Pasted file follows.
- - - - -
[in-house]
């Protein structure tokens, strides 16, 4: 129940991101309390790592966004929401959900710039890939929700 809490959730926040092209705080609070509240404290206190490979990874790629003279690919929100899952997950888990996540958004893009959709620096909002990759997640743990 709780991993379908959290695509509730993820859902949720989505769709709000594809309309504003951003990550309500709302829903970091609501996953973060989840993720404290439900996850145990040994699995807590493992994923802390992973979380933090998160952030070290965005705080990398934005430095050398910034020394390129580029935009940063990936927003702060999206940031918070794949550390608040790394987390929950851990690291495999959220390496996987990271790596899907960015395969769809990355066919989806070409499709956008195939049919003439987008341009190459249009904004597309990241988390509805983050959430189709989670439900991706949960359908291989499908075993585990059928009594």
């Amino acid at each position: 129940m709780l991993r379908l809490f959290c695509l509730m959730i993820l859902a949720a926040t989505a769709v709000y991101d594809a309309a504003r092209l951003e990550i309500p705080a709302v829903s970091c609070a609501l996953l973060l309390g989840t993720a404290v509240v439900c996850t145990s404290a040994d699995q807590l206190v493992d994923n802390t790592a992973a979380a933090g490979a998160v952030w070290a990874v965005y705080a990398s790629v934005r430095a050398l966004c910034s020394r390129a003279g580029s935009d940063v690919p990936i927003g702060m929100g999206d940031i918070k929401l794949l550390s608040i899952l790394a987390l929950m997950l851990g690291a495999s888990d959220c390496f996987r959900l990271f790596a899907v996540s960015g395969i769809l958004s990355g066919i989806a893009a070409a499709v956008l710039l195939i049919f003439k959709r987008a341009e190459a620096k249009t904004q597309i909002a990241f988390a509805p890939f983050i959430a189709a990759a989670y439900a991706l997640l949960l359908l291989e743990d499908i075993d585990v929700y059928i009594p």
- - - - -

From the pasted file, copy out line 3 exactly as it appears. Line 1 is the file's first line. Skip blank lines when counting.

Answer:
């Amino acid at each position: 129940m709780l991993r379908l809490f959290c695509l509730m959730i993820l859902a949720a926040t989505a769709v709000y991101d594809a309309a504003r092209l951003e990550i309500p705080a709302v829903s970091c609070a609501l996953l973060l309390g989840t993720a404290v509240v439900c996850t145990s404290a040994d699995q807590l206190v493992d994923n802390t790592a992973a979380a933090g490979a998160v952030w070290a990874v965005y705080a990398s790629v934005r430095a050398l966004c910034s020394r390129a003279g580029s935009d940063v690919p990936i927003g702060m929100g999206d940031i918070k929401l794949l550390s608040i899952l790394a987390l929950m997950l851990g690291a495999s888990d959220c390496f996987r959900l990271f790596a899907v996540s960015g395969i769809l958004s990355g066919i989806a893009a070409a499709v956008l710039l195939i049919f003439k959709r987008a341009e190459a620096k249009t904004q597309i909002a990241f988390a509805p890939f983050i959430a189709a990759a989670y439900a991706l997640l949960l359908l291989e743990d499908i075993d585990v929700y059928i009594p």